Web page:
A Beautiful Ode to Heritage And Loss | Eternal Spring Review

Eternal Spring is a beautiful documentary about the persecution of the Falun Gong people in China. It follows extraordinary artist Daxiong on a journey to understanding the group who hijacked Changchun’s airwaves in 2002 to broadcast a plea for the Falun Gong people.

The documentary uses footage of Daxiong visiting fellow Falun Gong practitioners who fled or were exiled from China due to their beliefs. In particular, we see many interviews with Mr. White, who was one of the people responsible for the 2002 TV hijacking. When Mr. White or Daxiong are deep into telling their experiences or reminiscing about their home country, the animation shows the audience what they see in their head.

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Director Jason Loftus with artist and film participant Daxiong. (© 2022 Lofty Sky Pictures)

Eternal Spring was directed by Jason Loftus, with the help of his partner Masha Loftus. When asked how he came to this project, he said:

“My wife, she’s originally from the same city, Changchun; she was the daughter of a mid-level government official there. So, she grew up sheltered from the knowledge of what the persecuted groups had endured under her nose in the same city, whether that was Falun Gong or other religions or dissident groups. And so, for her, there’s this motivation. She cares a lot about people in China, knowing these things that she was censored from when she was growing up there. And for me, my interest in Eastern philosophy and culture led me to Falun Gong before there was a crackdown in China. So, I was familiar with the group; I was familiar with the practice. And then, all of a sudden, there was this crackdown in China and this narrative that these people are evil and dangerous and need to be eliminated, and sort of my own inability to reconcile what I had encountered personally versus what I heard in the state media, I think, planted a seed in myself for concern about the human rights situation in China and wanting to sort of shine a light on it.”

While working on a Kung Fu video game, the couple met Daxiong, who has drawn for Justice League and Star Wars. Through their collaboration, they put together that Masha and Daxiong were from the same city, and the conversation about their experiences blossomed into the documentary we see in Eternal Spring.

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Film participant and illustrator Daxiong. (© 2022 Lofty Sky Pictures)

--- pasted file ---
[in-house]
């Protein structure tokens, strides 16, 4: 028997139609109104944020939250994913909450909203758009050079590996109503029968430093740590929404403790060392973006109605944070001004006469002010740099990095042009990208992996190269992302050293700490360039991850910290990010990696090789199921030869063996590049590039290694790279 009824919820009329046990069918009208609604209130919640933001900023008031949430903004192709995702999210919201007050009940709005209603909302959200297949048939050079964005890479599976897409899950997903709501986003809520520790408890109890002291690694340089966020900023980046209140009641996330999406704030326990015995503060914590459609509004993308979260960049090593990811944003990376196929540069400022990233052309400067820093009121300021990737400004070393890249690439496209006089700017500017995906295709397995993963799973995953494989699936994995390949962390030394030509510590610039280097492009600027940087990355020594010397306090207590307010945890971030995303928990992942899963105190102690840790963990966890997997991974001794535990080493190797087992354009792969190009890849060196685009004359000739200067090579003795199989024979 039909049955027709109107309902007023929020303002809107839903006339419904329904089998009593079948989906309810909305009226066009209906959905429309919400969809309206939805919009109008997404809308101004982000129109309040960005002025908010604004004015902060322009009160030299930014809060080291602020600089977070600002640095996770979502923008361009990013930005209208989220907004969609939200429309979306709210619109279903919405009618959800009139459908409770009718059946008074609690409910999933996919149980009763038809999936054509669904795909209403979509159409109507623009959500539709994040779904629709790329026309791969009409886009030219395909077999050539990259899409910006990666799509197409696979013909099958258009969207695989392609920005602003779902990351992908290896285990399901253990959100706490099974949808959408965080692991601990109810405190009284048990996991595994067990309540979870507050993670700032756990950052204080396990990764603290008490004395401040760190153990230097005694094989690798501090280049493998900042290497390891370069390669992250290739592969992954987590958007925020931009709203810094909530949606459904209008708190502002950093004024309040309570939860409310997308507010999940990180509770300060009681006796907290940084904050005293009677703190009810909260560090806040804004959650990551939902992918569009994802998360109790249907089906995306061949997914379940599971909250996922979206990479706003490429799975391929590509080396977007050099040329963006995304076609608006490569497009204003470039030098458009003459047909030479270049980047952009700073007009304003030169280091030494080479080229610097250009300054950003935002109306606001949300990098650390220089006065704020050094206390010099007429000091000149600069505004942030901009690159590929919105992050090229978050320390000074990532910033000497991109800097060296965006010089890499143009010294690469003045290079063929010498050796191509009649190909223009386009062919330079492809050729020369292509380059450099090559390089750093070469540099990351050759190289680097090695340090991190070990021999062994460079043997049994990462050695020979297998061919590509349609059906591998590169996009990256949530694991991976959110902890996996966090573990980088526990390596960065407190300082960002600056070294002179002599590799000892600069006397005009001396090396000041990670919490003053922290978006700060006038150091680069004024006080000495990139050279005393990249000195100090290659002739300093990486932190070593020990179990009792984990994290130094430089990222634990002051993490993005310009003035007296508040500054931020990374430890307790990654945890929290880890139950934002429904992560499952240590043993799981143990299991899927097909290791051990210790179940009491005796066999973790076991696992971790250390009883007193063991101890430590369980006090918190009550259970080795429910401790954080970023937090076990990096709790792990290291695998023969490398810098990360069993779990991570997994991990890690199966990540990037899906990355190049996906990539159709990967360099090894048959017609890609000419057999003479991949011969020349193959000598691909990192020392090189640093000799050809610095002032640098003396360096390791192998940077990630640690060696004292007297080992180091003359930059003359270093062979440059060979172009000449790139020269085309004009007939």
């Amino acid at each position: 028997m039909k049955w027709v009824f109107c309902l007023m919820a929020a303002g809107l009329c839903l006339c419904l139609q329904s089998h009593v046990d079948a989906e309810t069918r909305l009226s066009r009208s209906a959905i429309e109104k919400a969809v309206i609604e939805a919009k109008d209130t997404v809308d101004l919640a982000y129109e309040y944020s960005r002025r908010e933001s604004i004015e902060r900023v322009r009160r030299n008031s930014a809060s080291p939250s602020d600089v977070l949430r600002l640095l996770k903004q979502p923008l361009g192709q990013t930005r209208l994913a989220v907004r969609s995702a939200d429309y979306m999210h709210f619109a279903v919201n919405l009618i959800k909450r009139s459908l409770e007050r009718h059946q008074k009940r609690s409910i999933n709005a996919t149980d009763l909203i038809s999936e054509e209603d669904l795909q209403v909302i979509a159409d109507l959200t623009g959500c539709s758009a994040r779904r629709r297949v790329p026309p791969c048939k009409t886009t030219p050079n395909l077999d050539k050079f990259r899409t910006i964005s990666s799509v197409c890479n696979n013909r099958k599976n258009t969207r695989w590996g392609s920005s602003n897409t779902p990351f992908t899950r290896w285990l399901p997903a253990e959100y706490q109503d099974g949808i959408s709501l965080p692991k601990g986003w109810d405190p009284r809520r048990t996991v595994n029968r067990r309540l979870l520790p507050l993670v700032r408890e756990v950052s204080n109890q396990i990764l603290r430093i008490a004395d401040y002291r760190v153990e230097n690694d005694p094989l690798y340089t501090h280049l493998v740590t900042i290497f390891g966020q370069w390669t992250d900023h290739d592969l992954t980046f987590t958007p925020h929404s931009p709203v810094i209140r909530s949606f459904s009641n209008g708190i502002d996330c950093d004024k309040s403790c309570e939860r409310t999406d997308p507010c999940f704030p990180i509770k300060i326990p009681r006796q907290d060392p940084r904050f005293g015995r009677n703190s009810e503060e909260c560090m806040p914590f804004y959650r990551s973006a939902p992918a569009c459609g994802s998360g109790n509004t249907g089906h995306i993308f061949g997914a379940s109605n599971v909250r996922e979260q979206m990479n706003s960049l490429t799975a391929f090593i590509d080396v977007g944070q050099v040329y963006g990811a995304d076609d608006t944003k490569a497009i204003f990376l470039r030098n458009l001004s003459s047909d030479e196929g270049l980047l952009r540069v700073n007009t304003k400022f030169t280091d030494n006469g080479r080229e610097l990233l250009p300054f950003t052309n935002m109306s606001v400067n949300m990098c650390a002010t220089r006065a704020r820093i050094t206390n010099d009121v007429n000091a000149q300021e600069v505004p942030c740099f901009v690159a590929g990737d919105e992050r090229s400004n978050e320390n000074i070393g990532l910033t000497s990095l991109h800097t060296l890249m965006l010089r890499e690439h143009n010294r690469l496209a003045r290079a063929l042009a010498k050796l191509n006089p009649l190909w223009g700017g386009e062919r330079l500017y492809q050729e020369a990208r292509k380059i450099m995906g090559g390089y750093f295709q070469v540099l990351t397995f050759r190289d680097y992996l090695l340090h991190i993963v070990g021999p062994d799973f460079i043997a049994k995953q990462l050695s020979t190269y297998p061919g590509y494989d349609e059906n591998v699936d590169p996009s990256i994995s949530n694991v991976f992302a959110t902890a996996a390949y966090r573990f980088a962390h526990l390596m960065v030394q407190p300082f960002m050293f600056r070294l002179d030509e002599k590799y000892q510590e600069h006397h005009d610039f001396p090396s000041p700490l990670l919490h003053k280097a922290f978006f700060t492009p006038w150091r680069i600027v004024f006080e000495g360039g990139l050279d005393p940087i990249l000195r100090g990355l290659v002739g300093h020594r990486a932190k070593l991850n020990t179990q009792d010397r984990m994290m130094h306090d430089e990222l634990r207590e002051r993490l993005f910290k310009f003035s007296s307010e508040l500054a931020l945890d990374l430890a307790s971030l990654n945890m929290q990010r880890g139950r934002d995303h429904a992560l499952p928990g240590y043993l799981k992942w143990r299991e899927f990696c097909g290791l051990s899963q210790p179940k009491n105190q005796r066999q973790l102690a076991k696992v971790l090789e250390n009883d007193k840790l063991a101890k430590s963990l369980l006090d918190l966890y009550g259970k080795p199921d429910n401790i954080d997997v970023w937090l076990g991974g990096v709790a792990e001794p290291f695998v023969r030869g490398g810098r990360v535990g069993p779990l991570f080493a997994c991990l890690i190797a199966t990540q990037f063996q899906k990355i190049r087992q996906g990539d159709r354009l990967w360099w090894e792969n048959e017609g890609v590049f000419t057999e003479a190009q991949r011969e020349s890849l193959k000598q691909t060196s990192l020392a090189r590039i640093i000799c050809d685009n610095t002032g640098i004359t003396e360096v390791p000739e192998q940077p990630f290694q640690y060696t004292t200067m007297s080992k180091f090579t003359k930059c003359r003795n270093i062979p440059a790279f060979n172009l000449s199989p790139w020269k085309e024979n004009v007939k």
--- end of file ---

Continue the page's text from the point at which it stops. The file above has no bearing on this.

It seemed natural in their creative process to use animation to dramatize the Falun Gong persecution and TV hijacking because of Daxiong’s abilities. It immerses the audience into the story and acts as a meta way for our main perspective, Daxiong, to actively work through his trauma through the six-year period the documentary took to make. While Daxiong interviews witnesses and other Falun Gong practitioners, he will stop them before they continue their story so he can sketch out the scene both as a visual aid and as a way for him to understand how the story took place. The animated dramatization of the interviewee’s stories draws the viewer into a deeper understanding of the events, the kind of immersion most biopics only achieve by being entirely reimagined.

“ I really enjoyed how animation can be used in documentaries, but I felt it was something unique here; the animation would not just be an artistic decision by the invisible hand of the director. It would be something that could, in this sense, have an artist. He’s our point of view. He’s the one taking us on this journey. And so, we are interpreting all of these animations and illustrations through his lens, and it’s coloured by his own experience. And I thought that was a unique angle. And that’s why I think having this live-action component is important.”

– Jason Loftus

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The night of the TV hijacking. (© 2022 Lofty Sky Pictures)

The historical event is incredible itself; instead of being all about the hardlines of the persecution, we follow the story of a group of practitioners who fight back, which takes the form of a heist film. The way these creatives have brought that story to life is enthralling, a spectacular adventure with gruelling consequences in which the viewer walks away both inspired and politically conscious.

This film sheds light on how the Chinese government abuses its power to subject rule over their people by stamping out groups and religions that do not align with their philosophy and atheism, which places the government at the height of Chinese heritage and culture. It is important to note that the prosecution of the Falun Gong practitioners is but a fraction of the unjust persecution subversive people in China have endured.

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Daxiong’s childhood memories of Changchun. (© 2022 Lofty Sky Pictures)

As a testament to Eternal Spring’s beauty, out of a dozen nominees for Canada’s submission to the Oscars, Eternal Spring has been chosen as the Best International Film submission for the Oscars. So, major congratulations are in order: to Jason Loftus, Masha Loftus, Daxiong, and the rest of their team for such a fantastic feat.

Check out this incredible journey at the Cineplex Varsity Toronto and SilverCity Markham on September 23rd or in London, ON, at Hyland Cinema on September 30th. Or host a screening using their website.



About Isobel Grieve 45 Articles
Isobel is a bisexual Toronto-based writer. She has a B.A.H. in English and Media & Cinema Studies from the University of Guelph and a Postgraduate Certificate from the Humber College Television Writing and Producing program. Isobel writes about Arts and Culture; you can follow her @IsobelGrieve on Twitter.